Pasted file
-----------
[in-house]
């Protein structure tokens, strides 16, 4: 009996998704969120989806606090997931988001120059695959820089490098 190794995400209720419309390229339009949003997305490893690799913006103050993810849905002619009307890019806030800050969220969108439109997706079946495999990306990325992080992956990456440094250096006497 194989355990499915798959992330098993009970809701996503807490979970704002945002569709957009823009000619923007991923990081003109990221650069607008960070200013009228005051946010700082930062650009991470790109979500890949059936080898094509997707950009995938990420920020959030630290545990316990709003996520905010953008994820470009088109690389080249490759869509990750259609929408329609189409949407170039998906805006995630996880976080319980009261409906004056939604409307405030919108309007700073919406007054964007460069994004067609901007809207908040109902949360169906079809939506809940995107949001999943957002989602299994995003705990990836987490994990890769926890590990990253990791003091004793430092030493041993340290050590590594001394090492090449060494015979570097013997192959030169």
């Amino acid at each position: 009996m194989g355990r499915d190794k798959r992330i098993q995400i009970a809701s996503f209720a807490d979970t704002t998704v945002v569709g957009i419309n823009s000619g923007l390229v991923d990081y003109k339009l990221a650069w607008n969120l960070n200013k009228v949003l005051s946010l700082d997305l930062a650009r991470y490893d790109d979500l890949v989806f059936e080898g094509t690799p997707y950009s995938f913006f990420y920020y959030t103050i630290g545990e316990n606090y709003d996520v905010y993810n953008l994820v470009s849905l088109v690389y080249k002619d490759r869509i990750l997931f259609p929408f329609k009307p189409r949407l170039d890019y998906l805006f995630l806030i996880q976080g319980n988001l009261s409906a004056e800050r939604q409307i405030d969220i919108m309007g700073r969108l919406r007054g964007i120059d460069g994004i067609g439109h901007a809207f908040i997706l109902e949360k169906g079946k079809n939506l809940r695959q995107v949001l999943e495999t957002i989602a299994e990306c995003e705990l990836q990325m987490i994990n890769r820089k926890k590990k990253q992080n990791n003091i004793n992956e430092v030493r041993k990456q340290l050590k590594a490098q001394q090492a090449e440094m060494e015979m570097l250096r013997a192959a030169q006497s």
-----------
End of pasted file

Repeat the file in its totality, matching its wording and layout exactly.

[in-house]
């Protein structure tokens, strides 16, 4: 009996998704969120989806606090997931988001120059695959820089490098 190794995400209720419309390229339009949003997305490893690799913006103050993810849905002619009307890019806030800050969220969108439109997706079946495999990306990325992080992956990456440094250096006497 194989355990499915798959992330098993009970809701996503807490979970704002945002569709957009823009000619923007991923990081003109990221650069607008960070200013009228005051946010700082930062650009991470790109979500890949059936080898094509997707950009995938990420920020959030630290545990316990709003996520905010953008994820470009088109690389080249490759869509990750259609929408329609189409949407170039998906805006995630996880976080319980009261409906004056939604409307405030919108309007700073919406007054964007460069994004067609901007809207908040109902949360169906079809939506809940995107949001999943957002989602299994995003705990990836987490994990890769926890590990990253990791003091004793430092030493041993340290050590590594001394090492090449060494015979570097013997192959030169």
């Amino acid at each position: 009996m194989g355990r499915d190794k798959r992330i098993q995400i009970a809701s996503f209720a807490d979970t704002t998704v945002v569709g957009i419309n823009s000619g923007l390229v991923d990081y003109k339009l990221a650069w607008n969120l960070n200013k009228v949003l005051s946010l700082d997305l930062a650009r991470y490893d790109d979500l890949v989806f059936e080898g094509t690799p997707y950009s995938f913006f990420y920020y959030t103050i630290g545990e316990n606090y709003d996520v905010y993810n953008l994820v470009s849905l088109v690389y080249k002619d490759r869509i990750l997931f259609p929408f329609k009307p189409r949407l170039d890019y998906l805006f995630l806030i996880q976080g319980n988001l009261s409906a004056e800050r939604q409307i405030d969220i919108m309007g700073r969108l919406r007054g964007i120059d460069g994004i067609g439109h901007a809207f908040i997706l109902e949360k169906g079946k079809n939506l809940r695959q995107v949001l999943e495999t957002i989602a299994e990306c995003e705990l990836q990325m987490i994990n890769r820089k926890k590990k990253q992080n990791n003091i004793n992956e430092v030493r041993k990456q340290l050590k590594a490098q001394q090492a090449e440094m060494e015979m570097l250096r013997a192959a030169q006497s």